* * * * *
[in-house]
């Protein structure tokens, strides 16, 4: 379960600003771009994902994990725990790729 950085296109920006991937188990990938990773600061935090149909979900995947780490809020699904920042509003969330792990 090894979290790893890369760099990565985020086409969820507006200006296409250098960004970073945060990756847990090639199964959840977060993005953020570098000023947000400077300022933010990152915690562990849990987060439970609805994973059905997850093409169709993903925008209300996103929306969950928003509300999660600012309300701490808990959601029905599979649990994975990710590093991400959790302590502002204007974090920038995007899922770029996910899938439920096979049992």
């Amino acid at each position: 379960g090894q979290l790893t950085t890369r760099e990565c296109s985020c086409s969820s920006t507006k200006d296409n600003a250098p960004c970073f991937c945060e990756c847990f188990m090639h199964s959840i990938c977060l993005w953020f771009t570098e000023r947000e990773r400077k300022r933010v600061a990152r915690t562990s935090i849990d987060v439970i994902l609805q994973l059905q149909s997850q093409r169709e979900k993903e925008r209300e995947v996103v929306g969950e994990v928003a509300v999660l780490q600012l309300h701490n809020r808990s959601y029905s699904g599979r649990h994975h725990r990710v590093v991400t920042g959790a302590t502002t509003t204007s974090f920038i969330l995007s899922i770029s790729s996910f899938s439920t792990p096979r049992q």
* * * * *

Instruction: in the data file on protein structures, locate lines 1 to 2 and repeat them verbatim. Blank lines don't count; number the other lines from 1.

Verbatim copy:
[in-house]
């Protein structure tokens, strides 16, 4: 379960600003771009994902994990725990790729 950085296109920006991937188990990938990773600061935090149909979900995947780490809020699904920042509003969330792990 090894979290790893890369760099990565985020086409969820507006200006296409250098960004970073945060990756847990090639199964959840977060993005953020570098000023947000400077300022933010990152915690562990849990987060439970609805994973059905997850093409169709993903925008209300996103929306969950928003509300999660600012309300701490808990959601029905599979649990994975990710590093991400959790302590502002204007974090920038995007899922770029996910899938439920096979049992």